Kraton DX-1115 (Shell, Tex.) 20 grams, and Shellflex 680 oil (Shell Chemical) 5 grams was dissolved in cyclohexane 50 grams. To the solution was added a natural black oxide magnetite MO-8029 (Pfizer, New York, N.Y.) 30 grams and the mixture was homogenized for 90 seconds with a Brinkmann homogenizer PT 10-35 at speed 9, (generator PT 20). Terephthaloyl chloride (Aldrich, Wis.) 5 grams and Papi 901 (polymethylene polyphenylisocyanates) (Upjohn, Tex.) 2.5 grams was dissolved in 20 ml of methylene chloride. This monomer solution was then added to the above magnetite mixture, followed by homogenizing for an additional 45 seconds with a Brinkmann homogenizer PT 10-35 at speed 9, (generator PT 20). The core material obtained was then dispersed into 500 ml of water containing 1% polyvinylalcohol (88% hydrolyzed) (Scientific Polymer Products, Ontario, N.Y.) 500 ml, 0.1% Na2 CO3 (J. T. Baker, Phillipsburg, N.J.) and 0.5 ml 2-decanol (Aldrich, Wis.) using a Brinkmann homogenizer PT 10-35 set at speed 7, (generator Pt 35/4). While the dispersion was stirred mechanically, 5 ml diethylenetriamine (Aldrich, Wis.), in 25 ml of water was added dropwise over 2 minutes. Stirring was continued for 3 hours, during which time an interfacial polycondensation reaction occurred between the terephthaloyl chloride and the diethylenetriamine resulting in a shell formed around the core material. The volatiles were removed by heating at 65 degrees centigrade for a period of 16 hours, and the cooled dispersion was settled with a magnet. Thereafter the supernatant was removed and the toner composition resulting was washed with water three times (3500 ml) and spray dried (inlet temperature 120-130 degrees centigrade, outlet temperature 80-85 degrees centigrade). The spray dried toner microcapsules were found to be free flowing. The resulting toner composition fixed well to paper and offered a matte finish after cold pressure fixing at 125 pli., with the Hitachi three roll fuser as disclosed herein.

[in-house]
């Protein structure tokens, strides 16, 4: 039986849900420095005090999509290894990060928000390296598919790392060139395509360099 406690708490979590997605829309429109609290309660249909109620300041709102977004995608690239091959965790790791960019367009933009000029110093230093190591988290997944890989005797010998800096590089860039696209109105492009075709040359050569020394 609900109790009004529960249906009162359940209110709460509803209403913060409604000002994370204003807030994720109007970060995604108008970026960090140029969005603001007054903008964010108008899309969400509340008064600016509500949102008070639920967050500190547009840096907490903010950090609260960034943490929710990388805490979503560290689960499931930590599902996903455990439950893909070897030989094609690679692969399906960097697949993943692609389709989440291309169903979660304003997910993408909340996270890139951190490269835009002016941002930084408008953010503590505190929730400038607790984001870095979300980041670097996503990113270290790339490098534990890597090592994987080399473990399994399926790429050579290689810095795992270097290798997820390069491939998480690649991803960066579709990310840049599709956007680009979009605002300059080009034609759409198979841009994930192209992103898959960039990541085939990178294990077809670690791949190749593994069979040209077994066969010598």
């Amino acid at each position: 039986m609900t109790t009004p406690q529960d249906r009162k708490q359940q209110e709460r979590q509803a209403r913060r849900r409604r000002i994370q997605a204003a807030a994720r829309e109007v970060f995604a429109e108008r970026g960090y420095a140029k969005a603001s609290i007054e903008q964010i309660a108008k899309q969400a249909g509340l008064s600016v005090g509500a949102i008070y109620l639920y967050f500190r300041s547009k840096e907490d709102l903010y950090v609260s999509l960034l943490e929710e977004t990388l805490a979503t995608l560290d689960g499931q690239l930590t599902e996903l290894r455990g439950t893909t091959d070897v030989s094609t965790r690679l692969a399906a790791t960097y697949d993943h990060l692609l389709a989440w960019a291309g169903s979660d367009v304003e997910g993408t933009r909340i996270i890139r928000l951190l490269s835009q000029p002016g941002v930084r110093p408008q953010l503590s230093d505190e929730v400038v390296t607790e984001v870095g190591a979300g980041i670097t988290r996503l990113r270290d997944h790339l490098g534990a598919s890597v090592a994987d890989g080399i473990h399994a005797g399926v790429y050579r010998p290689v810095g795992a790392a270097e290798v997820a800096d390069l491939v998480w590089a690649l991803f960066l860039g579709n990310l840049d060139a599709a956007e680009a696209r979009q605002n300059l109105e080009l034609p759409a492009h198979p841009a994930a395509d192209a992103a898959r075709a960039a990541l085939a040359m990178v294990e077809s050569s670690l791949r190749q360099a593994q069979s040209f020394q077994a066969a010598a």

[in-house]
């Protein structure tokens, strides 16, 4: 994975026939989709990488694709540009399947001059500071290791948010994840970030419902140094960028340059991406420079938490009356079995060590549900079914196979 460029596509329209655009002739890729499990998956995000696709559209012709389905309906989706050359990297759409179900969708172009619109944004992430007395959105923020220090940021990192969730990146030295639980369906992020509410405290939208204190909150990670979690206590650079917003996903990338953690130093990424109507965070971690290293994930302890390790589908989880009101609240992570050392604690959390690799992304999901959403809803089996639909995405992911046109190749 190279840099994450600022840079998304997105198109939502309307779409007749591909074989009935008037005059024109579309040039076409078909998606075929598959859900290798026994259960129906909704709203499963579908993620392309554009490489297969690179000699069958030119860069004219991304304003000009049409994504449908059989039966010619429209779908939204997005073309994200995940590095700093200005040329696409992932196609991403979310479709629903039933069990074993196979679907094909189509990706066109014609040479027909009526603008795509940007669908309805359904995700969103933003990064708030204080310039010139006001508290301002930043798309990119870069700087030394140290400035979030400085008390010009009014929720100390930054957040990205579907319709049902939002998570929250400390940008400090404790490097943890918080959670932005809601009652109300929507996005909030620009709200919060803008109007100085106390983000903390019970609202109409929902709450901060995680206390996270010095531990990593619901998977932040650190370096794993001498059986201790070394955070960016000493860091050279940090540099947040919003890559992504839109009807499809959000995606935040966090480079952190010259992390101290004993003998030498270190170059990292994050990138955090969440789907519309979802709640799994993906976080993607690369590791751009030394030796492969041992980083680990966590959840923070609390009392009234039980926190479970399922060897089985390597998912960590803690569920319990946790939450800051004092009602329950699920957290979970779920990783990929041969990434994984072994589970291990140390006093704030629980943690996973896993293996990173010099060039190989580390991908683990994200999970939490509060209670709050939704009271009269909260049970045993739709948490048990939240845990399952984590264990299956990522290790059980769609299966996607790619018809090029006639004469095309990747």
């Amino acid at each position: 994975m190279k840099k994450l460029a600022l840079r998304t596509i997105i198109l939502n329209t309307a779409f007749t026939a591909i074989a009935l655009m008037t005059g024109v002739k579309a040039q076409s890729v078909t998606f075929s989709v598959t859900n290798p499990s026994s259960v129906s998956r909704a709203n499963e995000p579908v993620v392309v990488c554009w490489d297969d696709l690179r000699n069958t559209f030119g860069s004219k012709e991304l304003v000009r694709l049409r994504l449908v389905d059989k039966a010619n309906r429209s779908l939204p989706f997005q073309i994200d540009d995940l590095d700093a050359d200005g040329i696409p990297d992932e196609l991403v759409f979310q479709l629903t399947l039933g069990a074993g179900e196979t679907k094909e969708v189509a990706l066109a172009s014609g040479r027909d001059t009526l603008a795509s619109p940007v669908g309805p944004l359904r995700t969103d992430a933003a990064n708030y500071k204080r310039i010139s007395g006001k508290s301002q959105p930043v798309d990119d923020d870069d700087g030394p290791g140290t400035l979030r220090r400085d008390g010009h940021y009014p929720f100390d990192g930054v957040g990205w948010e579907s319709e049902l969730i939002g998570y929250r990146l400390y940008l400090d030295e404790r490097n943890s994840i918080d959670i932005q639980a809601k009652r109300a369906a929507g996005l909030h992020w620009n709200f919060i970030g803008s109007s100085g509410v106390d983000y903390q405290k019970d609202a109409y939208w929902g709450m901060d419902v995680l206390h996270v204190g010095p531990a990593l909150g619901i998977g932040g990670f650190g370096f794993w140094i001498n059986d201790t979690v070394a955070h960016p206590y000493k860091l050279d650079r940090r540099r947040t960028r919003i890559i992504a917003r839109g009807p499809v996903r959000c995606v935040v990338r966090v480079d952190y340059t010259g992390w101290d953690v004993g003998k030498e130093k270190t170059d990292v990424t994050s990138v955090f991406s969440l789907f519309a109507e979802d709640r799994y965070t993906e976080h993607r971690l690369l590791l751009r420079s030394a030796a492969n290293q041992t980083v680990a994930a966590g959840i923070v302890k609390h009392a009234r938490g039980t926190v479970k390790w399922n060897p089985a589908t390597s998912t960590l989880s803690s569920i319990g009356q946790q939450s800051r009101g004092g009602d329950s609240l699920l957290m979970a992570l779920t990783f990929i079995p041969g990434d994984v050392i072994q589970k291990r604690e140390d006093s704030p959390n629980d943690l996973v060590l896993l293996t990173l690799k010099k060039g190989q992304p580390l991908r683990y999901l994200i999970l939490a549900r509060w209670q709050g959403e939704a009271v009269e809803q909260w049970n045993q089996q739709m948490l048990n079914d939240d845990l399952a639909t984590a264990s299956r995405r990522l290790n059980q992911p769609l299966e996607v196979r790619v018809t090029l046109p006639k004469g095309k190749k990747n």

EXAMPLE XIV